Do not let your clients apologise

Things in Rwanda are changing at a very fast rate with rising competition among local companies. A few years ago, the Rwandan market comprised of companies that were virtual monopolies. In fact, big companies like MTN, SULFO, BRALIRWA, UTEXRWA and others seemed to have gotten drunk on the monopoly for a while.
Allan Brian Ssenyonga
Allan Brian Ssenyonga

Things in Rwanda are changing at a very fast rate with rising competition among local companies. A few years ago, the Rwandan market comprised of companies that were virtual monopolies. In fact, big companies like MTN, SULFO, BRALIRWA, UTEXRWA and others seemed to have gotten drunk on the monopoly for a while.

They saw no need to be competitive since clients generally had few options to turn to. They cared less what the customer felt because he/she had literally few places to turn to in case of discontent. Then the doors were opened and more companies were set up to compete with these former loners.

Rwanda’s entry into the East African Community hastened this process and investors from across the border came flocking in. The banking sector best exemplified this situation with the arrival of FINA bank, Equity, KCB, as well Ecobank. This compelled traditional players like Banque Populaire du Rwanda to change their attitudes towards the customers.

Another major development that changed the way big business reacts to customer’s feelings was the establishment of the stock exchange market and the trading of shares in companies like BRALIRWA and Bank of Kigali. This meant that on top of the regular clients, these businesses had to also think about the shareholders’ interests.

In business, just like in life one is bound to be faced by different challenges. Sometimes we fail to meet the expectations of those who have trust in us and this spoils the relationship. However what is always important is how such crisis moments are handled.

In this era where clients are more demanding and restless in case of a break down in service, the way a company handles the situation matters so much. For example, if people are waiting in long queues without being served, the business owner should not wait for them to lose their cool before offering an explanation for the delay.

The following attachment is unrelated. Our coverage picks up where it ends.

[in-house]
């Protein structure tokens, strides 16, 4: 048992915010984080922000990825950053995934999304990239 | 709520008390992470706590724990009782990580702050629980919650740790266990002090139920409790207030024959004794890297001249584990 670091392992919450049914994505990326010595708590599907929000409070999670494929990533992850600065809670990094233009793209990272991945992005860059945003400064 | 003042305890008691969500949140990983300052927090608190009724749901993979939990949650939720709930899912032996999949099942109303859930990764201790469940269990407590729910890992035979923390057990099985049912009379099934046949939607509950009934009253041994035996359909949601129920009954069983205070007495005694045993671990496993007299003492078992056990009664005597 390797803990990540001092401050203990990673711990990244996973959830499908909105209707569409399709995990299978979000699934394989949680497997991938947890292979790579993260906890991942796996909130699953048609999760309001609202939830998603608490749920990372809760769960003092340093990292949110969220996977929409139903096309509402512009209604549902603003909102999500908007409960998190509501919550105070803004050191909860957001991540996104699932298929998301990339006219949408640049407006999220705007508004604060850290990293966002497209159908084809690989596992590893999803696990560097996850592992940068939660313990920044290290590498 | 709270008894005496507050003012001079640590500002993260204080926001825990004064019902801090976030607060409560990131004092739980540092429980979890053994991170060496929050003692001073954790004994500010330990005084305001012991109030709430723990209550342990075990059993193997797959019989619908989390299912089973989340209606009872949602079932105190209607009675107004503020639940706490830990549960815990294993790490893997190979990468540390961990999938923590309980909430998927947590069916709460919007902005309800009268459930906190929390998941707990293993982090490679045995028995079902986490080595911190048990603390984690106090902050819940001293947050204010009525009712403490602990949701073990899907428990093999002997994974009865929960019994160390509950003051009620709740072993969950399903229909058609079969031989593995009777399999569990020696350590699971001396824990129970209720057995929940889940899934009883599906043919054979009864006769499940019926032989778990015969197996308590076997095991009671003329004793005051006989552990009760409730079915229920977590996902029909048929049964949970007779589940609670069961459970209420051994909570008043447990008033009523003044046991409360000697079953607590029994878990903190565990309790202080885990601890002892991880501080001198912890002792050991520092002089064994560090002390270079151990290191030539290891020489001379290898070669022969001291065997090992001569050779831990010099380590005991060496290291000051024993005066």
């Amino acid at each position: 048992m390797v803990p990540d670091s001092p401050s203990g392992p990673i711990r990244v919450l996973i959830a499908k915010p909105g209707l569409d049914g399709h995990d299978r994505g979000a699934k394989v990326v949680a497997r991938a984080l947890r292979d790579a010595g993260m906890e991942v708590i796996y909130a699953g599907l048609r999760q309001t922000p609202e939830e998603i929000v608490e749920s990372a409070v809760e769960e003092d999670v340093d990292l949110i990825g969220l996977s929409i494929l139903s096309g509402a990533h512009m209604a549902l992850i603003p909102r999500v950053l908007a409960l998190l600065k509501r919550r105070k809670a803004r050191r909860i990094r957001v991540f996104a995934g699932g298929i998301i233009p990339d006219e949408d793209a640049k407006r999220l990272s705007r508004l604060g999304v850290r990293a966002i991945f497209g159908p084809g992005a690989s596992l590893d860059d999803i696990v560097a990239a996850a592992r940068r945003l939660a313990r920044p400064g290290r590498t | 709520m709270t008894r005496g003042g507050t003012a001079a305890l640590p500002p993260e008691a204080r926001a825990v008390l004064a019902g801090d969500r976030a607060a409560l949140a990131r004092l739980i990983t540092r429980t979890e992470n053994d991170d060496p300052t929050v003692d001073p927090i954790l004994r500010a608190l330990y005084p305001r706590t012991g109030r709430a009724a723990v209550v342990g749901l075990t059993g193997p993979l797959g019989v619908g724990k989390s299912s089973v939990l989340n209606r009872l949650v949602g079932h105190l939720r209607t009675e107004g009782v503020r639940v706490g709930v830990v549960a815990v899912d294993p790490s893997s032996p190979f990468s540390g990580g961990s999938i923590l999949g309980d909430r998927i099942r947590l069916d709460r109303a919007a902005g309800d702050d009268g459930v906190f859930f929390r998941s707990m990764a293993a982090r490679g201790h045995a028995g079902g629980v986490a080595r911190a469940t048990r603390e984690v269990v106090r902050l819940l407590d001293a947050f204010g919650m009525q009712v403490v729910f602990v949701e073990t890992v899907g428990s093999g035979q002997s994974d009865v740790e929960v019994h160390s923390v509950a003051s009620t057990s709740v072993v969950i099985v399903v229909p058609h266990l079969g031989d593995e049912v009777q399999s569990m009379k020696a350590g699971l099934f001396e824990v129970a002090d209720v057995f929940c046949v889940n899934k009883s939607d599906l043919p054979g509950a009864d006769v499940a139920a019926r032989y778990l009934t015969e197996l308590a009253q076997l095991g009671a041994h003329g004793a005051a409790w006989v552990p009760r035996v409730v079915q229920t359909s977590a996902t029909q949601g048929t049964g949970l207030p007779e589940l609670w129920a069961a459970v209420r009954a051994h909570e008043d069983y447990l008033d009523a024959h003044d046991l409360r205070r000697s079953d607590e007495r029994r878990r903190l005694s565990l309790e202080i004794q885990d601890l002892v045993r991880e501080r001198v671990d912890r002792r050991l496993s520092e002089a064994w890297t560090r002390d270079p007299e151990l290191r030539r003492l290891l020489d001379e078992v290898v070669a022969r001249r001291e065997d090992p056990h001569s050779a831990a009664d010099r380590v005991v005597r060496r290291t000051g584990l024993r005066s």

If an internet cable at the coast of Mombasa is cut and internet is interrupted, telecom companies should not wait for customers to vent anger on social media. They should offer an explanation of the situation at the earliest possible time.

It is common to hear public relations’ people say something like, “We regret to inform our esteemed clients that due to such and such a problem we are unable to serve you as we wish but we are currently doing our best to restore operations to serve you better.”

The mistake is for the company to know that something is wrong but wait for discontent to reach very high levels before intervening. Delayed responses are viewed as disrespectful behaviour and a company may be punished by customers moving to your competitor.

In life, we all make mistakes and so if something goes wrong and a company comes out early enough to explain the situation, show remorse and a commitment to fix the problem then people are more likely to understand.

Businesses must understand the emotional aspect of their survival by listening and responding to clients needs and concerns with some urgency. Times have changed and the market is very competitive. Therefore, companies must desist from any insensitive practices that might give competitors unnecessary advantage.

 

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